NEW YORK, Feb. 28 /PRNewswire/ -- New York City today became the first municipality in the nation to deploy a new software tool that will help low-wage workers achieve financial self-sufficiency. At a New York news conference, United Way of New York City, along with the Human Resources Administration (HRA), unveiled the "Self-Sufficiency Calculator for the City of New York," a tool developed by the Women's Center for Education and Career Advancement to enable nonprofits to provide low-wage workers with step-by-step instructions on how they can bridge the gap between earnings and their cost of living and develop a long-range plan for financial independence. The tool, now being tested at five local agencies, will be made available at no cost to government and community agencies, employers and educational institutions. The "Self-Sufficiency Calculator" allows counselors and case workers to inform low-wage working families on their eligibility for benefits such as subsidies and tax credits to supplement their income, provide local information on how to access these benefits, as well as a family-specific calculation of how well a given wage will meet their basic needs. For example, according to the study on which the Calculator is built, a single parent in Brooklyn, New York, with one preschooler and one school-age child must earn a minimum of $44,592 per year -- without any government or private support -- to make it out of poverty. The figure is based on the average cost of basic necessities within the borough. Counselors analyze the outcome of each client's calculation and counsel them on the steps they can take to achieve self-sufficiency, including determining how expenses can be reduced or what training they may need to earn a higher wage. "We saw a need to increase the awareness of these benefits, as well as provide working families with long-range solutions that will help break the cycle of dependency. We reached out to nonprofits and HRA to join forces and address poverty in a way that no organization could do alone," said Lilliam Barrios-Paoli, United Way Senior Vice President and Chief Executive for Agency Services. "If everyone who was eligible for food stamps knew they were eligible, we'd put a big dent in hunger in this city." For instance, recent studies show that an estimated 800,000 New Yorkers are eligible for food stamps, while another 300,000 are eligible for Medicare. But many subsidies are underutilized because individuals do not know they are eligible and therefore do not apply. Or, they lose their subsidies due to system errors and do not know they are still eligible. "Our primary goal is to help people move to self-sufficiency, and we are eager to explore innovative ways to achieve that goal," said Verna Eggleston, Commissioner of HRA. "We will set up a pilot project to determine if the self-sufficiency calculator will be part of our intake process." For both families and caseworkers, the Self-Sufficiency Calculator represents a centralized resource that has not been available before, providing application process information, links to helpful Web sites, telephone numbers and contact information for the subsidies incorporated into the Calculator. These subsidies include the welfare cash grant, child care assistance, Medicaid, Child Health Plus, Family Health Plus, Food Stamps, Women, Infant, Children (WIC); energy assistance, housing subsidies, the Federal and State Earned Income Tax Credit, the Child Care Tax Credit and the Child Tax Credit. The Self-Sufficiency Calculator for the City of New York was developed for the Women's Center with eligibility formulas provided by Diana Pearce, Ph.D. of the University of Washington and software development by Daniel Beeby. The Calculator builds upon The Self-Sufficiency Standard for the City of New York, a September 2000 study by Dr. Pearce with Jennifer Brooks, of Wider Opportunities for Women, that charts the actual cost of living and working in New York City. It measures how much a family must earn to pay for housing, food, childcare and other basic necessities -- if they do not receive any help from friends, relatives or the government -- based on the ages, as well as the number of children in each household, and, the borough in which the family lives. "This tool has the power to change people's lives by providing solutions on how they can close the gaps between what they earn and the amount truly necessary to become self-sufficient in this city," said Merble Reagon, Executive Director of the Women's Center for Education and Career Advancement. Working poor families can now use the Calculator with staff at five NYC-area locations, including the New York Urban League (Brooklyn), the Women's Center for Education and Career Advancement (Manhattan), Women's Housing and Economic Development Corporation (Bronx), National Puerto Rican Forum (Bronx), and Chinatown Manpower Project, Inc. (Lower Manhattan). Additional sites in Queens and Staten Island will be announced shortly. Agencies interested in receiving a copy of the Self-Sufficiency Calculator for the City of New York can contact the Women's Center for Education and Career Advancement at (212) 964-8934 or visit their website at http://www.wceca.org . How It Works The tool screens a working individual's income eligibility for various subsidies, including public assistance, Food Stamps, Women, Infants and Children; Home Energy Assistance Program (HEAP), child care, Medicaid, Family Health Plus, Child Health Plus, Earned Income Tax Credit, Child Tax Credit, and Child and Dependent Care Credit. Support fact sheets provide low-income families with information regarding eligibility criteria, how to apply for benefits, local contact information, application forms when possible, and local nonprofits that assist families with access to these supports. The Calculator also links to federal, state, and city agencies and to nonprofit assistance, for example, links to information regarding Disaster Relief benefits and legal assistance centers. United Way of New York City (UWNYC) is a volunteer-led organization dedicated to helping New York's most vulnerable citizens become and remain self-sufficient. UWNYC funds a network of the most effective health and human services nonprofits in the five boroughs; mobilizes collaborative efforts to address our community's most pressing needs, and provides management assistance, technology training, donated computers and more to help nonprofits achieve maximum impact. UWNYC's Web site address is http://www.uwnyc.org . Women's Center for Education and Career Advancement is a 32 year-old nonprofit organization committed to the career and economic self-sufficiency of African-American and other women in the New York City metropolitan area. The Center targets low-income women with serious barriers to paid workforce participation. Through a range of programs, services and supports, women are helped to build competencies and develop effective strategies for realizing career and economic goals. The Women's Center Web site address is http://www.wceca.org . MAKE YOUR OPINION COUNT - Click Here http://tbutton.prnewswire.com/prn/11690X71219323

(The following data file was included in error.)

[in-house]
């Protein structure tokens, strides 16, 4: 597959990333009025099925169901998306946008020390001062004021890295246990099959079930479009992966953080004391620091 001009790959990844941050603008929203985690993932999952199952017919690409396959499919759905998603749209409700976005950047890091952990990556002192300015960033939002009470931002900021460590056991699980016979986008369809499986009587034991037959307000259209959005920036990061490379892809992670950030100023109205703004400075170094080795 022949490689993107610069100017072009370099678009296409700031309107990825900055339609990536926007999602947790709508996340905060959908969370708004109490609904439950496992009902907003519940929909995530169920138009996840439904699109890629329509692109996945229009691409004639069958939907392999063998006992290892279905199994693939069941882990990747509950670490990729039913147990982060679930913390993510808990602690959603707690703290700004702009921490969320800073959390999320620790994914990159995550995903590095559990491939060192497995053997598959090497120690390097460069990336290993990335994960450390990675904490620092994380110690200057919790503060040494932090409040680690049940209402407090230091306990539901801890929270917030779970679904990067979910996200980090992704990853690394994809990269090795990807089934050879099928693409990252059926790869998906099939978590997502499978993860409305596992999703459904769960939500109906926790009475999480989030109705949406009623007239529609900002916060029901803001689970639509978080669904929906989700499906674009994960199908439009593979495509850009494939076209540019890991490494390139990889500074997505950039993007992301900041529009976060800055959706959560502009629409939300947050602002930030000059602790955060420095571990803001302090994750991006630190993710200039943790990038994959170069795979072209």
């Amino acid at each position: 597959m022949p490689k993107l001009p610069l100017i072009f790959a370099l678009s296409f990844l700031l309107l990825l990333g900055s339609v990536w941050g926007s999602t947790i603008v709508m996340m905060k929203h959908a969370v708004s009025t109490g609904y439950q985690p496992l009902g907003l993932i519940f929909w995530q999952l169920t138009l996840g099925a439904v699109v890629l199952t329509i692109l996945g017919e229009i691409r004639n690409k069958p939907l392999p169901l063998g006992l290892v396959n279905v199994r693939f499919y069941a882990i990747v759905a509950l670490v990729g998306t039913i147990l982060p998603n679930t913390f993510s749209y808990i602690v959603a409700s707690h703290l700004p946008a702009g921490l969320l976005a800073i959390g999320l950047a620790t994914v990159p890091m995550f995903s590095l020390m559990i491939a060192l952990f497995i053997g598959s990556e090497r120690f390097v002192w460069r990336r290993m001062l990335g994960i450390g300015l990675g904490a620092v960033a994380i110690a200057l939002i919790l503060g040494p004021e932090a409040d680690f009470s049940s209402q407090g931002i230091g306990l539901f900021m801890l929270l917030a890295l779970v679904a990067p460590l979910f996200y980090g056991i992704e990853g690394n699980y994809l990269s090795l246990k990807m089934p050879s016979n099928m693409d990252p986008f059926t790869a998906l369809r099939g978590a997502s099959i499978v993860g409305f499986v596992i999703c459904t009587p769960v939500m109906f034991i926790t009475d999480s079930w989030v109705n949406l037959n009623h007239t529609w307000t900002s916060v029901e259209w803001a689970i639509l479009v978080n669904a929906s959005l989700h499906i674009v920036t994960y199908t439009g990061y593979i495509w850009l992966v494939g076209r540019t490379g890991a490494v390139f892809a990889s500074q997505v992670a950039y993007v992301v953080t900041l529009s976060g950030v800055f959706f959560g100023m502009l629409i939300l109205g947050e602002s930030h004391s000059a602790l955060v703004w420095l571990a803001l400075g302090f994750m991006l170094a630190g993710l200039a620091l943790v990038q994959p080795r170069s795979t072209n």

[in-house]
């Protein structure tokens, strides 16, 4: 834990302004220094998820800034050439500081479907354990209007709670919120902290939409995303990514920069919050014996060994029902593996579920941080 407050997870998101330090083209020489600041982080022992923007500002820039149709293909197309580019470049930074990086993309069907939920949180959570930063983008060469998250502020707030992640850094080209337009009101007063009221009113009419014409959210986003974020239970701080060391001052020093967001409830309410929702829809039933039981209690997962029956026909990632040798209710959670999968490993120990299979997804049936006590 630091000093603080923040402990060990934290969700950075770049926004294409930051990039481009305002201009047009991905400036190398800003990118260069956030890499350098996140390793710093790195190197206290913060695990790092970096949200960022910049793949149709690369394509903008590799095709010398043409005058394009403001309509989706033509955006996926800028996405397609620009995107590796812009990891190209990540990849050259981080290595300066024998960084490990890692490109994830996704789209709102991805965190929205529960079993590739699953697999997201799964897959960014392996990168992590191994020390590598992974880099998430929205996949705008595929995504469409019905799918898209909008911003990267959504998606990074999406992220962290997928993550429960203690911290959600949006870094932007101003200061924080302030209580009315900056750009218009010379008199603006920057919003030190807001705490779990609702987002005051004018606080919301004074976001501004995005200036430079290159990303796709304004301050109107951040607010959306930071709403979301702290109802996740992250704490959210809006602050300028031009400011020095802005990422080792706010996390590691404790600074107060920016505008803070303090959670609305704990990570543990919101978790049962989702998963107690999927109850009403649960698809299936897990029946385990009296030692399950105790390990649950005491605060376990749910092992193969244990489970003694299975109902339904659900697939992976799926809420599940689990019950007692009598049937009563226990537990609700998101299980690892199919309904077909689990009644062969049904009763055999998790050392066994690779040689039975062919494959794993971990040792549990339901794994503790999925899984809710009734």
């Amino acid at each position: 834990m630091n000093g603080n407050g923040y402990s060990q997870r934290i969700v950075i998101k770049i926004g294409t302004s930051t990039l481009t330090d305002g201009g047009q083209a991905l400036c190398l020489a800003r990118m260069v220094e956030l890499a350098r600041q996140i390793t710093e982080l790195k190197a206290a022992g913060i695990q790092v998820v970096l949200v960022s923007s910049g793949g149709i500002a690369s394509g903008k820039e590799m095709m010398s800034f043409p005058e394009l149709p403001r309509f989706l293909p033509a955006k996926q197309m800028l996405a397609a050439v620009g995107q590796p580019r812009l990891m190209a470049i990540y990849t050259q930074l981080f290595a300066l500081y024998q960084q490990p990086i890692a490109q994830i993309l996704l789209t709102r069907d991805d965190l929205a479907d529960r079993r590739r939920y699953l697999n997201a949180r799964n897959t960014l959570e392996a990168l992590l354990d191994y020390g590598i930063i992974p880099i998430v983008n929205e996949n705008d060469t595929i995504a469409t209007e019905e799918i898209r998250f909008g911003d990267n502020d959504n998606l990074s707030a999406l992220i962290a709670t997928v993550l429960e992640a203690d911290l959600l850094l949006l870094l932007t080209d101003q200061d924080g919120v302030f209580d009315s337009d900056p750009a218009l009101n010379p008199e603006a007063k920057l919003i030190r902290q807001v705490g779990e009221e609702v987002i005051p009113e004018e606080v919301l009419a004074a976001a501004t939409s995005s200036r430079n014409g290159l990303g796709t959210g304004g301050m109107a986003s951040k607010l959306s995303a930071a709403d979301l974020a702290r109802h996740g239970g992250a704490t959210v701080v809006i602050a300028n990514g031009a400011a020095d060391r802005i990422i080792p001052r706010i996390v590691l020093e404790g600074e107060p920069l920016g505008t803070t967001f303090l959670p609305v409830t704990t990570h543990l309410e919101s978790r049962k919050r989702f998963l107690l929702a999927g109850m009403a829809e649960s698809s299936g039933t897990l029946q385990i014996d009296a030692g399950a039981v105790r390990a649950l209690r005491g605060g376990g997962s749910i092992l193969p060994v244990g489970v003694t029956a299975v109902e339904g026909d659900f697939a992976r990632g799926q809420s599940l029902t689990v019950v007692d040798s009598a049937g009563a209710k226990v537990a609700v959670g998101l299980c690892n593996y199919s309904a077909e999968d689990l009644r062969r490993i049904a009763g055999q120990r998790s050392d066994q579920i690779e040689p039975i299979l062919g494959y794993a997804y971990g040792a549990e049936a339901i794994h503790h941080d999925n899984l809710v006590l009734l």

SOURCE United Way of New York City